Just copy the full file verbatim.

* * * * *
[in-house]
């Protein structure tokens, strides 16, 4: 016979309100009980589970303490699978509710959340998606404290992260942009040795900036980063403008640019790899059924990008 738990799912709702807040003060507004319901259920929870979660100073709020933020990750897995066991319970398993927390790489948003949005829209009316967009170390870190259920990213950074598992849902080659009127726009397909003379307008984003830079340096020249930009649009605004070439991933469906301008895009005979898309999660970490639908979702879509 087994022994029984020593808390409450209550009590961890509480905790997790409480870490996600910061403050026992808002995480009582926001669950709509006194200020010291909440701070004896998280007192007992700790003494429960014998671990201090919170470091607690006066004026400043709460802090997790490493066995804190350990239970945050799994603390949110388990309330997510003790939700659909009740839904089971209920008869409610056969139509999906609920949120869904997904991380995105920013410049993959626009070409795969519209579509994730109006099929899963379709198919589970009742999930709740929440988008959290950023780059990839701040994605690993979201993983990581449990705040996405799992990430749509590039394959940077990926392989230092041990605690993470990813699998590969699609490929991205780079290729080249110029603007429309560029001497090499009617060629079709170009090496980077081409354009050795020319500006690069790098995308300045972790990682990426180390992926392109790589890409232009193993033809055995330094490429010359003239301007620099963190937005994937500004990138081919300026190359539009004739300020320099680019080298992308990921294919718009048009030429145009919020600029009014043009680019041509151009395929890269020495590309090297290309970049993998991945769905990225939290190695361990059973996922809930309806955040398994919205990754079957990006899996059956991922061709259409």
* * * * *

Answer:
[in-house]
């Protein structure tokens, strides 16, 4: 016979309100009980589970303490699978509710959340998606404290992260942009040795900036980063403008640019790899059924990008 738990799912709702807040003060507004319901259920929870979660100073709020933020990750897995066991319970398993927390790489948003949005829209009316967009170390870190259920990213950074598992849902080659009127726009397909003379307008984003830079340096020249930009649009605004070439991933469906301008895009005979898309999660970490639908979702879509 087994022994029984020593808390409450209550009590961890509480905790997790409480870490996600910061403050026992808002995480009582926001669950709509006194200020010291909440701070004896998280007192007992700790003494429960014998671990201090919170470091607690006066004026400043709460802090997790490493066995804190350990239970945050799994603390949110388990309330997510003790939700659909009740839904089971209920008869409610056969139509999906609920949120869904997904991380995105920013410049993959626009070409795969519209579509994730109006099929899963379709198919589970009742999930709740929440988008959290950023780059990839701040994605690993979201993983990581449990705040996405799992990430749509590039394959940077990926392989230092041990605690993470990813699998590969699609490929991205780079290729080249110029603007429309560029001497090499009617060629079709170009090496980077081409354009050795020319500006690069790098995308300045972790990682990426180390992926392109790589890409232009193993033809055995330094490429010359003239301007620099963190937005994937500004990138081919300026190359539009004739300020320099680019080298992308990921294919718009048009030429145009919020600029009014043009680019041509151009395929890269020495590309090297290309970049993998991945769905990225939290190695361990059973996922809930309806955040398994919205990754079957990006899996059956991922061709259409």